The North Minneapolis and Rondo neighborhoods played key roles in the evolution of Minnesota’s music scene, culminating in the birth of the Minneapolis Sound. Until Prince began to garner national attention in the late 1970s, the budding movement went mostly unnoticed and undocumented by the people who weren’t living and breathing it. But this story is much bigger than Prince, and Andrea Swensson’s new book, Got to Be Something Here: The Rise of the Minneapolis Sound, is a tour de force that sheds light on a greater story that needed telling.
Swensson, the former City Pages music editor, music journalist, and host of The Local Show on Minnesota Public Radio’s 89.3 the Current, digs through all the segregation, the discrimination, and even the construction of Interstate 94 to get to the social issues that plagued the ’50s, ’60s, and ’70s and percolated into the local music scene. “The big narrative is the social history, and that was the really eye-opening part for me to learn about,” Swensson said. “To learn just how deep the discrimination and segregation has run, how it’s still seen today—it was just really incredible and kind of mind expanding for me to dig into that kind of history.”
Published by the University of Minnesota Press in October, Got to Be Something Here had been in the works for several years. “My editor reached out to me four years ago and asked if I had any ideas for books, and I did,” Swensson told me. “I had a lot of ideas; I gave him four. We kind of narrowed in on this topic as something that was very timely.” Once she began researching and conducting interviews, she realized how truly on the nose the timeliness of the book would be. “I had the experience—two or three times—where I interviewed somebody and they passed away within six months. It just felt like this was the moment to have a tape recorder on and be writing down these conversations.”
Prince’s death also influenced the trajectory of the project. “Thankfully, most of my research was finished about him before he passed away. The biggest effect that that had was that I went into mourning. Probably about six months of my life was just really caught up in processing that loss—and not just personally but for the community. I wrote a lot about the immediate aftermath of him dying, and what that did to our scene and how people came together to pay tribute to him,” Swensson said. After having had a deeply personal interaction with Prince, she wrote the epilogue to Got to Be Something Here with a tone that’s quite different from the rest of the book, reading more like a personal essay than the journalistic writing of the chapters that follow. Supplementing her prose, which reads crisp but oddly slips into the passive voice a bit in later chapters, the 232-page hardcover includes a healthy dose of black-and-white illustrations, an extensive bibliography, and a list of significant recordings.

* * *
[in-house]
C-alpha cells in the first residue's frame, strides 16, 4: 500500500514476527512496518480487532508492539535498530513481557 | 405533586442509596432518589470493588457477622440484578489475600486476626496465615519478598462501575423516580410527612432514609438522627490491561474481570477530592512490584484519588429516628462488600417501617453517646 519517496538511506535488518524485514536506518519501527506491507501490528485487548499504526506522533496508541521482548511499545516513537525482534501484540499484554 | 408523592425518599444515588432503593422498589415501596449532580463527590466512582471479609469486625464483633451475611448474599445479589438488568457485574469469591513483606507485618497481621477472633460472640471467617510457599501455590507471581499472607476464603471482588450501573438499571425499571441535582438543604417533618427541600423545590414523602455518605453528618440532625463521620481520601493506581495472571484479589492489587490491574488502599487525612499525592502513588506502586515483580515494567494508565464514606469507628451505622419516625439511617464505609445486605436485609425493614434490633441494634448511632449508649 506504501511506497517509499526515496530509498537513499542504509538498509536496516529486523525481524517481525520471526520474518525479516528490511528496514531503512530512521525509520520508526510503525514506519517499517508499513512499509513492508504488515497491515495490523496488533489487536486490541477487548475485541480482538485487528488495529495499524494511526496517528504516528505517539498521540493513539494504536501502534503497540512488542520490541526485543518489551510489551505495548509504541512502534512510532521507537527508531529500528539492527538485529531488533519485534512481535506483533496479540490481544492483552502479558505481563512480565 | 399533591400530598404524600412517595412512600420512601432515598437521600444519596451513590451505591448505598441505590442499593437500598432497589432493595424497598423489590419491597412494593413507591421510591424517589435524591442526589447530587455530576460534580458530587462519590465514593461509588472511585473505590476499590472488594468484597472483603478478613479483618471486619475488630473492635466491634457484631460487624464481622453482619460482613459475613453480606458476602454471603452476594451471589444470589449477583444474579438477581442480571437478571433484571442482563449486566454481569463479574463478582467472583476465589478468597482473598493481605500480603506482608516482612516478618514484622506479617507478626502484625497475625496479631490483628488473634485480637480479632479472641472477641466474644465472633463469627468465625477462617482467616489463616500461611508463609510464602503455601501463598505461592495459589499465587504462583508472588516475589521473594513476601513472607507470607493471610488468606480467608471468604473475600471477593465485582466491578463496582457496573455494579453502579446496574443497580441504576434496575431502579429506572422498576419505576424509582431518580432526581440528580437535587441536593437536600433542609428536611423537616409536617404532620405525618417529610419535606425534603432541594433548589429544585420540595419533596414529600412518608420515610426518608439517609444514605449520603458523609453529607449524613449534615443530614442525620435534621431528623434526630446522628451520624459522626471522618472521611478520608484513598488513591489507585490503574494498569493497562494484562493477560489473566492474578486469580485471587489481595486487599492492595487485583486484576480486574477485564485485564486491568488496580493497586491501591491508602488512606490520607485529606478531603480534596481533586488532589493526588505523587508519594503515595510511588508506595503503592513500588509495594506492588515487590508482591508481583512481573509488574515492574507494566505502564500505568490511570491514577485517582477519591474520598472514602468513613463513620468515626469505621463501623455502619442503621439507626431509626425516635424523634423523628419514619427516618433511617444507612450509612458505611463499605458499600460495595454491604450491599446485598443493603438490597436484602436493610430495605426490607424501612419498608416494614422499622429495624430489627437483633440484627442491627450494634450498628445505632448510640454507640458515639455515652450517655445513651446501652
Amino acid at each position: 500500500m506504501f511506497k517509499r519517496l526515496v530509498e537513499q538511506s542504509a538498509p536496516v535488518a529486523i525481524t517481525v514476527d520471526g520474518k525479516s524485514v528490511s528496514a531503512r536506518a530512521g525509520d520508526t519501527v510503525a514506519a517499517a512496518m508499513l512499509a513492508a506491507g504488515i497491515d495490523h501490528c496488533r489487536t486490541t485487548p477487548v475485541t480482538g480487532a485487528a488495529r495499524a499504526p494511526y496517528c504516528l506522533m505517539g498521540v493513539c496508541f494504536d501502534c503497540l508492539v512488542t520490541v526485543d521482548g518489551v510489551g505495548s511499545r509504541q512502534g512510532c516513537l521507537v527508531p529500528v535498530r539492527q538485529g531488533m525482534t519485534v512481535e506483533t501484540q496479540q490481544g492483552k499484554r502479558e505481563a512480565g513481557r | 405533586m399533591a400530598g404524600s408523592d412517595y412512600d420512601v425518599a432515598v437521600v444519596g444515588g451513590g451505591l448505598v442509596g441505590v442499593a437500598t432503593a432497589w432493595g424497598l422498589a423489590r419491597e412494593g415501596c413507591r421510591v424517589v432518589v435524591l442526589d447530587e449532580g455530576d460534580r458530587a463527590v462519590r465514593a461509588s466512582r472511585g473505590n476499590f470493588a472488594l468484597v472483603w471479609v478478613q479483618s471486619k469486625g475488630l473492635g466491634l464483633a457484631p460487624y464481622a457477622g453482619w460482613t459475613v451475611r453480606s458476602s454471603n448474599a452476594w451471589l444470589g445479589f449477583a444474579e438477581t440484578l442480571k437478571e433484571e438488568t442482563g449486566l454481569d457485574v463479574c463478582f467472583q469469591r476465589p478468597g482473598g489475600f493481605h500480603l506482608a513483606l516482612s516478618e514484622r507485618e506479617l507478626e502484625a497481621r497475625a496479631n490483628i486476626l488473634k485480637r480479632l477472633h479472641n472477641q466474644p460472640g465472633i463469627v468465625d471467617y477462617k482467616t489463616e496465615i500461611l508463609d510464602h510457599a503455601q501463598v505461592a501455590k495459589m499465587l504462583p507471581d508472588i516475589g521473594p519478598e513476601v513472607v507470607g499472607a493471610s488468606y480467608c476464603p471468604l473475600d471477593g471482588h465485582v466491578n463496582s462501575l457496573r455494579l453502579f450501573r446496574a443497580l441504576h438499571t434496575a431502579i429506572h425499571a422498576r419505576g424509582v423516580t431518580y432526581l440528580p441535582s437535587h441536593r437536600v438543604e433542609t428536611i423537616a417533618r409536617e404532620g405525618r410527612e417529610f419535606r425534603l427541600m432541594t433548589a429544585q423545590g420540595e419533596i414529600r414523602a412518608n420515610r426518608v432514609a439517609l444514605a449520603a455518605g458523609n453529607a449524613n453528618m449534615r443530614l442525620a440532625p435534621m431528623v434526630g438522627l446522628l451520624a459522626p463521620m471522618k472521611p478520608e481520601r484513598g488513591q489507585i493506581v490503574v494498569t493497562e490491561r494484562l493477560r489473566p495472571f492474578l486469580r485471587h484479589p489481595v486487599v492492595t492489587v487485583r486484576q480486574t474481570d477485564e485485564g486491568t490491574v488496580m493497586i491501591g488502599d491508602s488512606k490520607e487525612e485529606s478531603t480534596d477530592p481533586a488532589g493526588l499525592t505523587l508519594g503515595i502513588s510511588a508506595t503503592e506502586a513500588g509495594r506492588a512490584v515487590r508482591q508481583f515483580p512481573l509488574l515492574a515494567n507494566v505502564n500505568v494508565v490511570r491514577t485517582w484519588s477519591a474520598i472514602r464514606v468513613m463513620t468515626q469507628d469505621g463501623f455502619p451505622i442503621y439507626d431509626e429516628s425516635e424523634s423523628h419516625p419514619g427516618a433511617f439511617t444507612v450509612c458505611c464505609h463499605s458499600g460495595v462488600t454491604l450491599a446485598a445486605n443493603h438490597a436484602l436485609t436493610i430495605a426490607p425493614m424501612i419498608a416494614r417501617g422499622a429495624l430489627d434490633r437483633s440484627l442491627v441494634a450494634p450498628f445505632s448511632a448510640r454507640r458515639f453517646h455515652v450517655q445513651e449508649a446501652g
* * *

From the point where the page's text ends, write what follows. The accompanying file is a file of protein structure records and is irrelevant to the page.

Aside from conducting personal interviews, Swensson corroborated and supplemented her story by digging through research materials, sifting for artifacts, and listening to the albums featured. Her process included looking at petitions, newspaper clippings, official records, and other documents, which led to some stunning revelations. “I think the surprising thing to me is just you never know where you’re going to find a living, breathing document of moments in cultural history. I had a lot of moments like that,” Swensson said, relating the story of researching King Solomon’s Mines for the book. Named after the popular 1950 film, King’s Solomon’s Mines was a 1960s jazz club and bar located in the Foshay Tower during a time when black musicians had little to no chance of playing other clubs in downtown Minneapolis. An anomaly, the featured location gets its own chapter and individualized attention, given that it served as both a premium example and a cautionary tale of how difficult and racially charged the live music scene was for black musicians to break into. The fate of the club is also a reminder that Minnesota was just as plagued by civil-rights issues as the rest of the country at that time.
With a popular debut at the Twin Cities Book Festival and launch event that was held at the Fitzgerald Theater last week, Got to Be Something Here objectively and succinctly details the rise—and, in some cases, the fall—of many prominent local acts. From the Amazers and Maurice McKinnies to the Family, the Time, Prince, and the Revolution, Swensson beautifully captures the Twin Cities’ funk, soul and R&B scene from 1958, the year Prince Rogers Nelson was born, to 1981, when the Rock and Roll Hall of Fame inductee hit the stage at Sam’s (soon to be renamed First Avenue). It is sure to interest regional music lovers and readers who are starved to learn the truth of the musicians who defied strenuous circumstances to build the complex and elegant Minneapolis Sound.